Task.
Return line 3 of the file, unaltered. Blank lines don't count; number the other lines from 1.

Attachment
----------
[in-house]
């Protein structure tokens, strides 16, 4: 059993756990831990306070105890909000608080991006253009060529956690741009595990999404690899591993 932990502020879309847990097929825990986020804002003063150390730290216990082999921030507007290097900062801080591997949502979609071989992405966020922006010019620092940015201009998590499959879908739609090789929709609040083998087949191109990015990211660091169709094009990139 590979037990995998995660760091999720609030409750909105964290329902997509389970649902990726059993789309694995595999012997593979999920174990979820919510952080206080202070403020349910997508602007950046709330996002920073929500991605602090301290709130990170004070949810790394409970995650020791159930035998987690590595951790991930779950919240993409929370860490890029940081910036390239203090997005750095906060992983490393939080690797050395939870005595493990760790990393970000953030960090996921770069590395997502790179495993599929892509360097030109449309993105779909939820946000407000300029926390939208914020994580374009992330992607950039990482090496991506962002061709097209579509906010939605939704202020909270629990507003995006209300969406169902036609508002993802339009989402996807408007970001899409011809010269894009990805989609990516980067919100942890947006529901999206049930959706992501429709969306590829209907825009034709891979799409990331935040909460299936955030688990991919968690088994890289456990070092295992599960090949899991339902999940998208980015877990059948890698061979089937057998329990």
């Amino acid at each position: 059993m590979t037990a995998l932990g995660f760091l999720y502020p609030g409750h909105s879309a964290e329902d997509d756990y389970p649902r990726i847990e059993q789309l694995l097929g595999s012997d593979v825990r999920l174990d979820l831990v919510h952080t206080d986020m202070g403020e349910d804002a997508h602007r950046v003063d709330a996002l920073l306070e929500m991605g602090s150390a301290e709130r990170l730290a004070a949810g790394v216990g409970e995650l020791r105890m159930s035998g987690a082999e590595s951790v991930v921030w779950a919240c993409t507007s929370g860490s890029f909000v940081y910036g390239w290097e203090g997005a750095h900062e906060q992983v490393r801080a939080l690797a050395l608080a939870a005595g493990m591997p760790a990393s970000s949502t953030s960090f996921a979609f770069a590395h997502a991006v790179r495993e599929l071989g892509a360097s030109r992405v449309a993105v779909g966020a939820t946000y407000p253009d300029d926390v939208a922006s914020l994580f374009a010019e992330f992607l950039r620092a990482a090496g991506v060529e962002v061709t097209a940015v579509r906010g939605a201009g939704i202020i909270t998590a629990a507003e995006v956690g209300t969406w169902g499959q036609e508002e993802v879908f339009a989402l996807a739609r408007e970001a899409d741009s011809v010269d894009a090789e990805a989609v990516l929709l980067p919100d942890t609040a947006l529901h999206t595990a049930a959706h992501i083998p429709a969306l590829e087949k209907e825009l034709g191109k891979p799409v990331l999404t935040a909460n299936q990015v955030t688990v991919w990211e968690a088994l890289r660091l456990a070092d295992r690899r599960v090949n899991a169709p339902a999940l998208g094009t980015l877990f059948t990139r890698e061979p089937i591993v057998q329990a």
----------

């Amino acid at each position: 059993m590979t037990a995998l932990g995660f760091l999720y502020p609030g409750h909105s879309a964290e329902d997509d756990y389970p649902r990726i847990e059993q789309l694995l097929g595999s012997d593979v825990r999920l174990d979820l831990v919510h952080t206080d986020m202070g403020e349910d804002a997508h602007r950046v003063d709330a996002l920073l306070e929500m991605g602090s150390a301290e709130r990170l730290a004070a949810g790394v216990g409970e995650l020791r105890m159930s035998g987690a082999e590595s951790v991930v921030w779950a919240c993409t507007s929370g860490s890029f909000v940081y910036g390239w290097e203090g997005a750095h900062e906060q992983v490393r801080a939080l690797a050395l608080a939870a005595g493990m591997p760790a990393s970000s949502t953030s960090f996921a979609f770069a590395h997502a991006v790179r495993e599929l071989g892509a360097s030109r992405v449309a993105v779909g966020a939820t946000y407000p253009d300029d926390v939208a922006s914020l994580f374009a010019e992330f992607l950039r620092a990482a090496g991506v060529e962002v061709t097209a940015v579509r906010g939605a201009g939704i202020i909270t998590a629990a507003e995006v956690g209300t969406w169902g499959q036609e508002e993802v879908f339009a989402l996807a739609r408007e970001a899409d741009s011809v010269d894009a090789e990805a989609v990516l929709l980067p919100d942890t609040a947006l529901h999206t595990a049930a959706h992501i083998p429709a969306l590829e087949k209907e825009l034709g191109k891979p799409v990331l999404t935040a909460n299936q990015v955030t688990v991919w990211e968690a088994l890289r660091l456990a070092d295992r690899r599960v090949n899991a169709p339902a999940l998208g094009t980015l877990f059948t990139r890698e061979p089937i591993v057998q329990a």